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BGN Film Review: ‘Been So Long’

BGN Film Review: ‘Been So Long’

Michaela Coel is running on all cylinders at a pace that it is unstoppable. The actress who many of us Americans have all come to know and love in large part due to her successful series Chewing Gum — is one of those starlets we just can’t get enough of.  The English actress should be considered a Netflix darling at this point, from shows such as Chewing Gum, Black Mirror and Black Earth Rising — her latest is the feature film musical rom-com Been So Long directed by Tinge Krishnan.

And let’s just say that Netflix was pretty serious about worldwide rights to this soul/funk musical adaptation of the same name. Been So Long is Netflix’s largest acquisition of a UK film in history. Expectations are set pretty high for this title, so was it worth the multi-million dollar deal?

Been So Long has the best of intentions, but unfortunately doesn’t quite hit the mark in delivering the charisma, charm, and passion one would expect from a story like this or from its impressive cast. There are aspects of Been So Long that I did admire, and I will discuss those things later on, but to be completely honest, this movie itself is just a bit too lackluster for my taste. As a showtunes geek and super fan of Michaela Coel, I was sorely disappointed.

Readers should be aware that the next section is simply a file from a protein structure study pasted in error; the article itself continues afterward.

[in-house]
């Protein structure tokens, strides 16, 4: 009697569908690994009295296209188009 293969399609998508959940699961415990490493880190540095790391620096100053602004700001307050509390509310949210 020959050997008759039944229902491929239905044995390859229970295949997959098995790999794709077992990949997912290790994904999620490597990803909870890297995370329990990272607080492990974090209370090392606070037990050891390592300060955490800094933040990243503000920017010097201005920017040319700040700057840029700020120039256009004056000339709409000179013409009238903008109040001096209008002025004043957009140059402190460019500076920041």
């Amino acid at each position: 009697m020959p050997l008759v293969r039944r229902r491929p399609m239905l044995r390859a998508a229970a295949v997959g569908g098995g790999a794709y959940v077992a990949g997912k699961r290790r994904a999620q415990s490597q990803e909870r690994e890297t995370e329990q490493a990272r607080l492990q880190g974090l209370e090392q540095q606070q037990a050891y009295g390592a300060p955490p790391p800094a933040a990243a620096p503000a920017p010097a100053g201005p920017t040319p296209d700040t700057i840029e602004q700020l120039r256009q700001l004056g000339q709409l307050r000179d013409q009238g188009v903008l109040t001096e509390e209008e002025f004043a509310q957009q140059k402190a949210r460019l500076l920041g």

I’m giving this film a pass because the leads are what make the movie, everything else around them needs a bit more work.

Been So Long

Camden Town in northwest London is the backdrop of this story about a single mother named Simone (Michaela Coel) who meets a beguiling and handsome stranger (Arinzé Kene). Actor Arinzé Kene played in the original Young Vic stage production — and reprises his role as Raymond.

Michaela Coel as Simone

Simone is a wounded soul, who is very guarded. She also keeps her disabled daughter on a tight leash. She’s a bit of a prude, conservative, and mostly a recluse who prefers spending time at home. Her sister Yvonne (Ronke Adekoluejo) is the polar opposite. Yvonne is a free-spirited sexually autonomous woman who pushes Simone to enjoy life and find a man to stimulate her mind, (mostly) body, and spirit along the way. The two are like night and day, and in one of the best musical numbers in the film — “What You Sayin?” — the duo is musically connected in such a beautiful and humorous way. The hip-hop song reminds me of something that could be a remix to a Nicki Minaj single.

The Music

“What You Sayin?” is one of the early musical numbers in Been So Long that hits all the right notes out the gate. Raymond and Simone have this supernatural energy between the two of them that permeates through the screen. The on-camera chemistry between Coel and Kene is spectacular and while their story is the anchor to this film, there are subplots that surround the couple that slowly begins to compromise the love brewing between them.